Scarce San Francisco 1850 Gold Rush Account by BARRY & PATTEN SALOON KEEPERS ~ MEN AND MEMORIES OF SAN FRANCISCO IN THE SPRING OF '50
MEN AND MEMORIES OF SAN FRANCISCO IN THE SPRING OF '50 by T.A. Barry and B.A. Patten.
Published by A.L. Bancroft & Company, San Francisco, Publishers, Booksellers and Stationers, 1873. First Edition. Bound in Publisher's original dark brown cloth covered card with embossed gilt printing on the front cover, 7.25" x 4.75", 296 pages.
One of the classic works on San Francisco during the Gold Rush, containing first hand accounts and profiles collected by two leading saloon keepers of the 1850s. Presents a detailed picture of the City as it existed a few months before California statehood. They describe the streets and the residences and business that lined each thoroughfare and alley as well as the men and startlingly few women who owned those homes, boarding houses, hotels, restaurants, saloons, stores, offices, shops, and the Chinese laundry. They also chronicle the fire of May 1851 which destroyed so many of the structures they describe. While they focus on the city as it was in early 1850, their sketches of its residents extend further, providing richer accounts of their subjects. An iconic work that details San Francisco during its mythic period of explosive transformation long before the 1906 earthquake and fire reset the narrative.
GOOD Condition: covers and spine are lightly rubbed/frayed, tearing at the spine folds, rear board has vertical crack and old tape repair on inside cover, front board has chipped bottom corner with no cloth loss, a light color stain to the top margin of the rear cover, spots of foxing to the page edges (edges of the closed book), overall the covers remain solid and the gilt bright. Internally, there is a penciled former owner's name on the blank ffep, hinges cracked but holding by the sewn binding, scattered foxing mostly to the front margins, rear blank free endpaper torn out (otherwise complete), and light wear from age and use, overall the inner pages are tight, bright, clean and unmarked. A very respectable copy of this 1873 first edition.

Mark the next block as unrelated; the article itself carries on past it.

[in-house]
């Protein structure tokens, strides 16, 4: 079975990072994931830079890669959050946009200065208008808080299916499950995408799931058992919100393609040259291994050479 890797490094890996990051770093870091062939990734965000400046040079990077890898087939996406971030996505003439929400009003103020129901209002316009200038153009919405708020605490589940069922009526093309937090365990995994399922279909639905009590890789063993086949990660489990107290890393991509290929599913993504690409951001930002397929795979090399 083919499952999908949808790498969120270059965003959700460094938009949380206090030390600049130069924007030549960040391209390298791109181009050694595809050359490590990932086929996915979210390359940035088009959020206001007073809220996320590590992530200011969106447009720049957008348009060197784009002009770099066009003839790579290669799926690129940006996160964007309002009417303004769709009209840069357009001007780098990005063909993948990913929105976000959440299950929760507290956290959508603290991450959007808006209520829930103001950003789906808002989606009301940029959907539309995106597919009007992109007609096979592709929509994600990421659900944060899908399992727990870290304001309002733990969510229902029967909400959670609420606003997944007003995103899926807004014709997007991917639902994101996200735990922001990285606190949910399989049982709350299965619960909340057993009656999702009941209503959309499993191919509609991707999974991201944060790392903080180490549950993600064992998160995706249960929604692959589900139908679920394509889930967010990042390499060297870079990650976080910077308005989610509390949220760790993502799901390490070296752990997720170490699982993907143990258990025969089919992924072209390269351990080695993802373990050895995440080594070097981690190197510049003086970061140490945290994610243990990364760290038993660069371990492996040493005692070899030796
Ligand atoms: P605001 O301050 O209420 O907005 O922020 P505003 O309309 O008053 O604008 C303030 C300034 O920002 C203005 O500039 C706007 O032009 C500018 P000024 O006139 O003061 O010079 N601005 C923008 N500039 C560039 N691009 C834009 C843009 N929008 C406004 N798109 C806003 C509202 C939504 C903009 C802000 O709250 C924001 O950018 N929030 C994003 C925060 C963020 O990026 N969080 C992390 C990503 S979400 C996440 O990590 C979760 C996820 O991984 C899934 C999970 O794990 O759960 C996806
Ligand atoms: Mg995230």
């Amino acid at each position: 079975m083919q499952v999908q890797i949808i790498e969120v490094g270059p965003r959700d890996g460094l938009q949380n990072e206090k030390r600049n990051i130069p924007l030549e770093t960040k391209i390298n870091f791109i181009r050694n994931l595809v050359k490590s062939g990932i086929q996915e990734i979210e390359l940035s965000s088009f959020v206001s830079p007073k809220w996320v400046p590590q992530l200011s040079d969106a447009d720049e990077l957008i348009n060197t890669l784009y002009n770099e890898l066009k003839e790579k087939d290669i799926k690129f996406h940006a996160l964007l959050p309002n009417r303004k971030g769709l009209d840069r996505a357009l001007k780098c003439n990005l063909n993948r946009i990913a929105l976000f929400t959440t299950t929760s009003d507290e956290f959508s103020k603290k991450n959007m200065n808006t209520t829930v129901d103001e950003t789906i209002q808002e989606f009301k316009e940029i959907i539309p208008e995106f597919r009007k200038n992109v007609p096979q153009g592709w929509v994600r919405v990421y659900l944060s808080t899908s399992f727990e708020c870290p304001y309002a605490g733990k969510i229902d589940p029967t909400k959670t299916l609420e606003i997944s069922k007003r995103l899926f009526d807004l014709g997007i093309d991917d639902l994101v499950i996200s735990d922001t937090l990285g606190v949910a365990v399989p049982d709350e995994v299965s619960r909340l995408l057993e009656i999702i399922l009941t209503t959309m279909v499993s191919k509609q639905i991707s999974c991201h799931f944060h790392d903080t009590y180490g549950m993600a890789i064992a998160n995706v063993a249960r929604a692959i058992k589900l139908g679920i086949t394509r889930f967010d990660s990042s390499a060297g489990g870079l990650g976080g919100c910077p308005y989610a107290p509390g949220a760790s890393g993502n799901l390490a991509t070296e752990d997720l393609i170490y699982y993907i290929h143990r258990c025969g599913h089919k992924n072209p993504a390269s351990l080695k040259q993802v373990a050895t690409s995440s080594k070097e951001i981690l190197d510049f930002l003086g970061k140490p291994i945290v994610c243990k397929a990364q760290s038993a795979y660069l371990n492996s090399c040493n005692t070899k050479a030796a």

Theodore Augustus Barry (1825-1881) and Benjamin Ada Patten (1825-1877) Famous San Francisco Gold Rush Saloon Proprietors. Their saloon Barry & Patten was an important fixture in the early history of San Francisco. Founded in 1850 at the corner of Montgomery and Sacramento streets, next to the first office of Wells Fargo & Company, in the heart of the growing business district, they stayed in business until 1878, holding (for most of that 28 years) the title of fanciest saloon on the West Coast. San Francisco was built around its saloons. They were its meeting houses, its civic centers, its museums, reading rooms and concert halls. Barry and Patten are still known to later generations of San Franciscans for their illuminating book of recollections about the City in pioneer times.